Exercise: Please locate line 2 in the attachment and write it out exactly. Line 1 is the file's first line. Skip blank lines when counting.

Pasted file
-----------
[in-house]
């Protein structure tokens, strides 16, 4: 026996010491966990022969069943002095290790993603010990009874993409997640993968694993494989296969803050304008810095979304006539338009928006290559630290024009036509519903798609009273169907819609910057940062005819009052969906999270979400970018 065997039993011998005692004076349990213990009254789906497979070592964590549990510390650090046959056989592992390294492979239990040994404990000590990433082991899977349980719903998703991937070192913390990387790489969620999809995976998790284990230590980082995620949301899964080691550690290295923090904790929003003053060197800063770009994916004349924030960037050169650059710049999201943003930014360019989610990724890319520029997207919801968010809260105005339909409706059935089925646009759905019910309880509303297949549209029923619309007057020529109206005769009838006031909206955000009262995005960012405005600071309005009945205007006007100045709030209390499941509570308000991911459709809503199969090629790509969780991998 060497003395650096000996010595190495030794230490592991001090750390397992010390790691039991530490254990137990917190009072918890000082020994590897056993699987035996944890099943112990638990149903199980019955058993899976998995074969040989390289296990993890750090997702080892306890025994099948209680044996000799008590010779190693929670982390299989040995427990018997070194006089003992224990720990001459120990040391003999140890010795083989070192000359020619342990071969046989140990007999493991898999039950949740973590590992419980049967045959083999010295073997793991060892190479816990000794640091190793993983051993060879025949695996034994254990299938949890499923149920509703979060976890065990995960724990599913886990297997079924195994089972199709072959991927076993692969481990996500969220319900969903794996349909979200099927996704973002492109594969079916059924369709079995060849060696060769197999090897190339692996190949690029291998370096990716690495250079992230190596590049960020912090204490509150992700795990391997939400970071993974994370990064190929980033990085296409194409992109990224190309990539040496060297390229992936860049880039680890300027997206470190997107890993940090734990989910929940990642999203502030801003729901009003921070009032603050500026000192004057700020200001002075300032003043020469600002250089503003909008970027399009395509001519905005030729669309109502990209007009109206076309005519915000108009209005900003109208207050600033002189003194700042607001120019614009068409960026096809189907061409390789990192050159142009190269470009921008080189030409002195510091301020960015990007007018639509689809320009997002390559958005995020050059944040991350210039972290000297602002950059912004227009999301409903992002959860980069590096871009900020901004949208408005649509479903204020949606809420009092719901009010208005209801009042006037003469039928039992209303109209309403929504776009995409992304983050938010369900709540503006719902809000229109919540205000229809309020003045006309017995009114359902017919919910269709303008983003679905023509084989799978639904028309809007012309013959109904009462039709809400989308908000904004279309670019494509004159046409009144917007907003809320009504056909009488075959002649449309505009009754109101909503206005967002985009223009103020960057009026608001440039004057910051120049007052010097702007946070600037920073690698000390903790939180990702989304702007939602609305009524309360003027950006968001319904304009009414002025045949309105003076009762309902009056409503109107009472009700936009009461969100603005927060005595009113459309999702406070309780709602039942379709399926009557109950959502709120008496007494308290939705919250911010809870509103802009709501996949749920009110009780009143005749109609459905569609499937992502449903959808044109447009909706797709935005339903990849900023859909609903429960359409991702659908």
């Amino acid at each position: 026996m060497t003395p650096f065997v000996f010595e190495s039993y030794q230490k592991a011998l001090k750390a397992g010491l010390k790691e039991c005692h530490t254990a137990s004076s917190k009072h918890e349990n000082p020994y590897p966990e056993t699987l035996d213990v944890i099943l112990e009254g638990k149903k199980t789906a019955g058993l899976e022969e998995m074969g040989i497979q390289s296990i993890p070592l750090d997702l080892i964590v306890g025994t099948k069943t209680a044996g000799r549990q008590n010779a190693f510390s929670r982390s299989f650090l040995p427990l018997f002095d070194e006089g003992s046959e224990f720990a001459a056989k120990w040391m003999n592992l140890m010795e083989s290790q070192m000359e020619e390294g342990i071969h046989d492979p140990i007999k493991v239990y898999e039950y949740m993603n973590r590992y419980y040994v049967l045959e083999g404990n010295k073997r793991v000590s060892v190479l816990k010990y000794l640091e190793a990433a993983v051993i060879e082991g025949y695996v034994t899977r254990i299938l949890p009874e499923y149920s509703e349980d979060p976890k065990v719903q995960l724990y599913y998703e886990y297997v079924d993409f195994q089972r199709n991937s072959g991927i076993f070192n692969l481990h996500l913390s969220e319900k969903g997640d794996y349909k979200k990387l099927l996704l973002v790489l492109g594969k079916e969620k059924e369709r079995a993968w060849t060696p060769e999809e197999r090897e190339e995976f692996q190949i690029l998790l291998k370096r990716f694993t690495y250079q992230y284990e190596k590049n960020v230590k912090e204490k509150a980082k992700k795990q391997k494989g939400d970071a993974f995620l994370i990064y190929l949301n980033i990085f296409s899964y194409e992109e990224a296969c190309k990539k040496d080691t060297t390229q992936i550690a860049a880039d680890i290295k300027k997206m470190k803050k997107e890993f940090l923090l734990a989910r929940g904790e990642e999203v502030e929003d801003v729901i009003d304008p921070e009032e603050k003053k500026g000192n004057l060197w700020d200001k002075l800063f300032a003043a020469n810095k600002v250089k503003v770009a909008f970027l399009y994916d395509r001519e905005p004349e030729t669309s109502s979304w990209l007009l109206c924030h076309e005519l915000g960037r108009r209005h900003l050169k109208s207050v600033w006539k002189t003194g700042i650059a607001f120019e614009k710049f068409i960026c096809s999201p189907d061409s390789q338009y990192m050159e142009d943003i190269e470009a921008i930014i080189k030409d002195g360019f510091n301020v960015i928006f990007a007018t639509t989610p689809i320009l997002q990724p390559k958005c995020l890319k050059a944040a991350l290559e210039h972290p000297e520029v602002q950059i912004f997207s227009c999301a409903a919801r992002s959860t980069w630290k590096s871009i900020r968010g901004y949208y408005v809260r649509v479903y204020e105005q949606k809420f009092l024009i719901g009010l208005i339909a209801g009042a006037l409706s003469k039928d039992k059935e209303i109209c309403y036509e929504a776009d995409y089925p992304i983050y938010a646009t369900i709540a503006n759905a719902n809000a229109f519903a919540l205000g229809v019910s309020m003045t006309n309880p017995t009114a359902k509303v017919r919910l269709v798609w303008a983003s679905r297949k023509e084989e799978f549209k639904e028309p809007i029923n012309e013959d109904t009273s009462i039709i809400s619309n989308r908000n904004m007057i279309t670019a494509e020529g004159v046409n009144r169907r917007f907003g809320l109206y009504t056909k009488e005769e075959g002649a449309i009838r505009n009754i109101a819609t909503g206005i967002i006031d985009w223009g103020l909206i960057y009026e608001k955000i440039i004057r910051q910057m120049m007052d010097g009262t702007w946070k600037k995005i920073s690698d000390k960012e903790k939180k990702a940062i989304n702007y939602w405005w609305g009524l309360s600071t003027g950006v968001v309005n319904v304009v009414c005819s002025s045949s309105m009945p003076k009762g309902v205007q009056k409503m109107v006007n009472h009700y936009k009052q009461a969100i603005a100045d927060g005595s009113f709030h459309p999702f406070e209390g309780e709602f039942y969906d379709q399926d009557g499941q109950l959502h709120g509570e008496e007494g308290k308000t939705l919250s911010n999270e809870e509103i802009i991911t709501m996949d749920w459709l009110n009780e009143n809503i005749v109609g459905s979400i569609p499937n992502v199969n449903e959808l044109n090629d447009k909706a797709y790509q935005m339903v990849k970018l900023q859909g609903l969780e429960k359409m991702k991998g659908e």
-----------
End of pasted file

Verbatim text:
């Protein structure tokens, strides 16, 4: 026996010491966990022969069943002095290790993603010990009874993409997640993968694993494989296969803050304008810095979304006539338009928006290559630290024009036509519903798609009273169907819609910057940062005819009052969906999270979400970018 065997039993011998005692004076349990213990009254789906497979070592964590549990510390650090046959056989592992390294492979239990040994404990000590990433082991899977349980719903998703991937070192913390990387790489969620999809995976998790284990230590980082995620949301899964080691550690290295923090904790929003003053060197800063770009994916004349924030960037050169650059710049999201943003930014360019989610990724890319520029997207919801968010809260105005339909409706059935089925646009759905019910309880509303297949549209029923619309007057020529109206005769009838006031909206955000009262995005960012405005600071309005009945205007006007100045709030209390499941509570308000991911459709809503199969090629790509969780991998 060497003395650096000996010595190495030794230490592991001090750390397992010390790691039991530490254990137990917190009072918890000082020994590897056993699987035996944890099943112990638990149903199980019955058993899976998995074969040989390289296990993890750090997702080892306890025994099948209680044996000799008590010779190693929670982390299989040995427990018997070194006089003992224990720990001459120990040391003999140890010795083989070192000359020619342990071969046989140990007999493991898999039950949740973590590992419980049967045959083999010295073997793991060892190479816990000794640091190793993983051993060879025949695996034994254990299938949890499923149920509703979060976890065990995960724990599913886990297997079924195994089972199709072959991927076993692969481990996500969220319900969903794996349909979200099927996704973002492109594969079916059924369709079995060849060696060769197999090897190339692996190949690029291998370096990716690495250079992230190596590049960020912090204490509150992700795990391997939400970071993974994370990064190929980033990085296409194409992109990224190309990539040496060297390229992936860049880039680890300027997206470190997107890993940090734990989910929940990642999203502030801003729901009003921070009032603050500026000192004057700020200001002075300032003043020469600002250089503003909008970027399009395509001519905005030729669309109502990209007009109206076309005519915000108009209005900003109208207050600033002189003194700042607001120019614009068409960026096809189907061409390789990192050159142009190269470009921008080189030409002195510091301020960015990007007018639509689809320009997002390559958005995020050059944040991350210039972290000297602002950059912004227009999301409903992002959860980069590096871009900020901004949208408005649509479903204020949606809420009092719901009010208005209801009042006037003469039928039992209303109209309403929504776009995409992304983050938010369900709540503006719902809000229109919540205000229809309020003045006309017995009114359902017919919910269709303008983003679905023509084989799978639904028309809007012309013959109904009462039709809400989308908000904004279309670019494509004159046409009144917007907003809320009504056909009488075959002649449309505009009754109101909503206005967002985009223009103020960057009026608001440039004057910051120049007052010097702007946070600037920073690698000390903790939180990702989304702007939602609305009524309360003027950006968001319904304009009414002025045949309105003076009762309902009056409503109107009472009700936009009461969100603005927060005595009113459309999702406070309780709602039942379709399926009557109950959502709120008496007494308290939705919250911010809870509103802009709501996949749920009110009780009143005749109609459905569609499937992502449903959808044109447009909706797709935005339903990849900023859909609903429960359409991702659908």